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      Qualitative and quantitative evaluation of coprological and serological techniques for the diagnosis of fasciolosis in cattle.

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          The objectives of this study were (1) to evaluate available coprological and serological tests for detection of Fasciola hepatica infection in field conditions, (2) to investigate if the season when samples were collected affects the interpretation of the test results, and (3) to evaluate if the test results are associated with the level of infection. During weekly visits to an abattoir, the whole liver, a rectal faecal sample and a blood sample were collected from 100 cows in two seasons each ("spring"=February-May 2006 and "autumn"=October-December 2006). A sedimentation-flotation technique on 4g (SF 4g) or 10g (SF 10g) of faeces, a copro-antigen ELISA and two indirect serum F. hepatica ELISAs (excretory-secretory (ES) and Pourquier ELISA) were performed and the test results were compared with the presence of infection and worm counts at liver necropsy. Over both seasons the sensitivity (Se) and specificity (Sp) were for the SF 4g 43% and 100%, for the SF 10g 64% and 93%, for the copro-antigen ELISA 94% and 93%, for the ES ELISA 87% and 90% and for the Pourquier ELISA 88% and 84%. Significant between-season differences (P<0.05) were observed in the sensitivities of the two serological ELISAs: whereas the Pourquier ELISA had a higher sensitivity in spring than in autumn, the opposite was true for the ES ELISA. There were no significant between-season differences in the specificity for any of the tests. The test results of the SF 4g, copro-antigen ELISA and ES ELISA were associated with the level of infection of the animal. Given a positive test result of the SF 4g it is at least 11 times more likely that the animal is carrying a heavy infection (>10 flukes) than that is free of infection or lightly infected (< or = 10 flukes). Weak ( approximately 0.3) and moderate ( approximately 0.6) correlations were observed within infected animals of level of infection with ES and copro-antigen ELISA results, respectively.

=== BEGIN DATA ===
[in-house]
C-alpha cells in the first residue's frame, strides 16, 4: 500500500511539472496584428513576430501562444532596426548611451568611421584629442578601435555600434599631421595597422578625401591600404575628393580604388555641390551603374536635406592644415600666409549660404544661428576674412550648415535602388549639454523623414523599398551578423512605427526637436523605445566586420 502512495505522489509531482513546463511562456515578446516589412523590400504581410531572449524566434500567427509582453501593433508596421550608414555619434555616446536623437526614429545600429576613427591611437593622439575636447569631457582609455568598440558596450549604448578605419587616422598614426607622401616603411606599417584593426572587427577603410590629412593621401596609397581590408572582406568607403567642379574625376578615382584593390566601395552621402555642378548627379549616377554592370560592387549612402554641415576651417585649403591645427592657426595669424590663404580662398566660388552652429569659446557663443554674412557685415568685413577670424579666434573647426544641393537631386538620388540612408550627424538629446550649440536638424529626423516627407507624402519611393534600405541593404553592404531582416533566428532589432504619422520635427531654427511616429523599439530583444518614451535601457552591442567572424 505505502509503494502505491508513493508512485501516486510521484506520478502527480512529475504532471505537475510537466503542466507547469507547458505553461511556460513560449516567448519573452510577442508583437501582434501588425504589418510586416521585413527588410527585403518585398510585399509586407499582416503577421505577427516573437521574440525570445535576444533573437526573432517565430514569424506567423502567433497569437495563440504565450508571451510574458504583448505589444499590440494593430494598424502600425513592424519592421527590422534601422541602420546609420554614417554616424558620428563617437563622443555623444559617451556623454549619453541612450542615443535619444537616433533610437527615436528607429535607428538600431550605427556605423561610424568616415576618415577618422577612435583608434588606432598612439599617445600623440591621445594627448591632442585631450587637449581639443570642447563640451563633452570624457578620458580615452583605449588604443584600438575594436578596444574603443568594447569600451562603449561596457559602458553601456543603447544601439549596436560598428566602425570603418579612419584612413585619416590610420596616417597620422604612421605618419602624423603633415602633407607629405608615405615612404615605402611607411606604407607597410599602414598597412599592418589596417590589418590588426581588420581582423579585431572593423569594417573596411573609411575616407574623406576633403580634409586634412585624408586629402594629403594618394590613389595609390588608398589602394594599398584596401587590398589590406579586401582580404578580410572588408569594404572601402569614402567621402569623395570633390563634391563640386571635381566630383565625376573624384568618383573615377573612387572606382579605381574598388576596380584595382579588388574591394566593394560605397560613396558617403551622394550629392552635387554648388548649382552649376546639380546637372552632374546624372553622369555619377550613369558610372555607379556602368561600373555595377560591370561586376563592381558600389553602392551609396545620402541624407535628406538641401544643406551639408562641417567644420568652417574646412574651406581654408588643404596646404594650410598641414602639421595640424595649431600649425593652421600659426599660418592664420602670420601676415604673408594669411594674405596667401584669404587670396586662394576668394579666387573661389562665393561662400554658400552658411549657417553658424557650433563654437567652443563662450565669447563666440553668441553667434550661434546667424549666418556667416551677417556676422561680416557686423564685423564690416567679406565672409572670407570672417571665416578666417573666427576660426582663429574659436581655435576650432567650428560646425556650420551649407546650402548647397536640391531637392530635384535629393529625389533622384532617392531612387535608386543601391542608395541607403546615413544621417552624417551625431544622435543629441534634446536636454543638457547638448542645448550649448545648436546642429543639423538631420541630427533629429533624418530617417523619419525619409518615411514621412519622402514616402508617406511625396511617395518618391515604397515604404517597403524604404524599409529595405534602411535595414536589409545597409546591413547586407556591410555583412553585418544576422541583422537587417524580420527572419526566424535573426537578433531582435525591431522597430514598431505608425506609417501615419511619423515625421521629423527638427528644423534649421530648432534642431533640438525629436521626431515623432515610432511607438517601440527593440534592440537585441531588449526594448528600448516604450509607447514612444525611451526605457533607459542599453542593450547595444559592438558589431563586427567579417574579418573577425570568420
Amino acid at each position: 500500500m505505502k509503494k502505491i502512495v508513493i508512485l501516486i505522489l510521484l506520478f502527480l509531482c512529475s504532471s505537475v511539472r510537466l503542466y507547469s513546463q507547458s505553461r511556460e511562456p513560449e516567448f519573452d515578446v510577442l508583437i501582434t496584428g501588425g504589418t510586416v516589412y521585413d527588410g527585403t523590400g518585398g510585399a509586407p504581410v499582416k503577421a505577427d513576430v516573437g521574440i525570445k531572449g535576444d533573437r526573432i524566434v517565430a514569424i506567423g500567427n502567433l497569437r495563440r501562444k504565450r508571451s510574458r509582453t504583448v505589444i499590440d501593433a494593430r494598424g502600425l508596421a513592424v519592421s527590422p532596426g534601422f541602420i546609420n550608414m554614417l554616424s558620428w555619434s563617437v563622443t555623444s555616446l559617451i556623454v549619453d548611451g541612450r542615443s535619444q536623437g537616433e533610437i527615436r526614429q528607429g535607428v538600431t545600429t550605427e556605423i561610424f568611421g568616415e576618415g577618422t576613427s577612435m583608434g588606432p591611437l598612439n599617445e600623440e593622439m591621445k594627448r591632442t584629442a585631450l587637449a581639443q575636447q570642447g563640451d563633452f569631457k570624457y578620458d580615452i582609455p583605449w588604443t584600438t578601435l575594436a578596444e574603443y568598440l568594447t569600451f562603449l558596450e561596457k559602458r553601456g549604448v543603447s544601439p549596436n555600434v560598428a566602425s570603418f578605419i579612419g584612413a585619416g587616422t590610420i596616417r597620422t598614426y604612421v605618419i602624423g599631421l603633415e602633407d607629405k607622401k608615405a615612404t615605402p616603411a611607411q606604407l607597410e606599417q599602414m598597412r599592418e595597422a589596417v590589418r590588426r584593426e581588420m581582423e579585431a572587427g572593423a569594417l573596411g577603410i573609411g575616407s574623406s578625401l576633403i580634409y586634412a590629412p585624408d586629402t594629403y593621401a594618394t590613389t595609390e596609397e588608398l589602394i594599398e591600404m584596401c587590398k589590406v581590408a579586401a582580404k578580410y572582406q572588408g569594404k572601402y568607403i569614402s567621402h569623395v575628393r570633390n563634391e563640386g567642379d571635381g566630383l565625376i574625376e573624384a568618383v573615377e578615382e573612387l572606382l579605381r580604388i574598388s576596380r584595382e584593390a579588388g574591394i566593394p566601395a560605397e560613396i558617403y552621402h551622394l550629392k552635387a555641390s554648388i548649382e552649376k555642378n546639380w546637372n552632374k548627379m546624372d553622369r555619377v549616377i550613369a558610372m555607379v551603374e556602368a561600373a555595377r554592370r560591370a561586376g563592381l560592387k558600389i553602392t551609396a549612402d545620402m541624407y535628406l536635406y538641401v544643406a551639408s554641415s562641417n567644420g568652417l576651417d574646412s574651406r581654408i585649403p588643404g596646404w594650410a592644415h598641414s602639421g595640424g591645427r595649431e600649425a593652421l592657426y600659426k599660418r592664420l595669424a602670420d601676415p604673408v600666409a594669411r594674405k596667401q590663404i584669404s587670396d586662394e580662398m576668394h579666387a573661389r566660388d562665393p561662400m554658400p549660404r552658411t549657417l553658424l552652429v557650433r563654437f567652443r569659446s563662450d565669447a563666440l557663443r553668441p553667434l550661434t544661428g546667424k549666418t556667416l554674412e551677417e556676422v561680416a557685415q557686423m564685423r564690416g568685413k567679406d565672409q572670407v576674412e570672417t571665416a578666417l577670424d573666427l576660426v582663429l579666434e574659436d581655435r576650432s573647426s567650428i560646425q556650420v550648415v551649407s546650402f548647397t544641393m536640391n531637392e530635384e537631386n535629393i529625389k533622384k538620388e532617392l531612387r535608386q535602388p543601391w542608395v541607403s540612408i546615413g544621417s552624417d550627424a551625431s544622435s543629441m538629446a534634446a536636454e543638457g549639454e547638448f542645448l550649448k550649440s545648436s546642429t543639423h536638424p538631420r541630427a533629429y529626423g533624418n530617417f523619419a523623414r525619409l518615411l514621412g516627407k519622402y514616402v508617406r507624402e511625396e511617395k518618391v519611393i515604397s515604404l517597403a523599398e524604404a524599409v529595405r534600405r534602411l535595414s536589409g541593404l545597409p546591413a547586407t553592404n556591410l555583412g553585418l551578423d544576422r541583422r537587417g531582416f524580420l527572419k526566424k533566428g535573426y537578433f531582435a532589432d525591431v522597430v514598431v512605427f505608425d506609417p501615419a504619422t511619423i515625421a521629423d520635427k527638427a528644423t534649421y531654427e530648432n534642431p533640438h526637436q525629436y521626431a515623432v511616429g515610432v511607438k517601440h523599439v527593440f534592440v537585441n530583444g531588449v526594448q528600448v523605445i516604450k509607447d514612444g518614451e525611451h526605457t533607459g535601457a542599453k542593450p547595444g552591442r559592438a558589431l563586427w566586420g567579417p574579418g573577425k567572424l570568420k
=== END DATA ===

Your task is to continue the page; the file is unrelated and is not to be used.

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          Author and article information

          Vet Parasitol
          Veterinary parasitology
          Elsevier BV
          May 06 2008
          : 153
          : 1-2
          [1 ] Department of Virology, Parasitology and Immunology, Faculty of Veterinary Medicine, Ghent University, Salisburylaan 133, 9820 Merelbeke, Belgium. johannes.charlier@ugent.be


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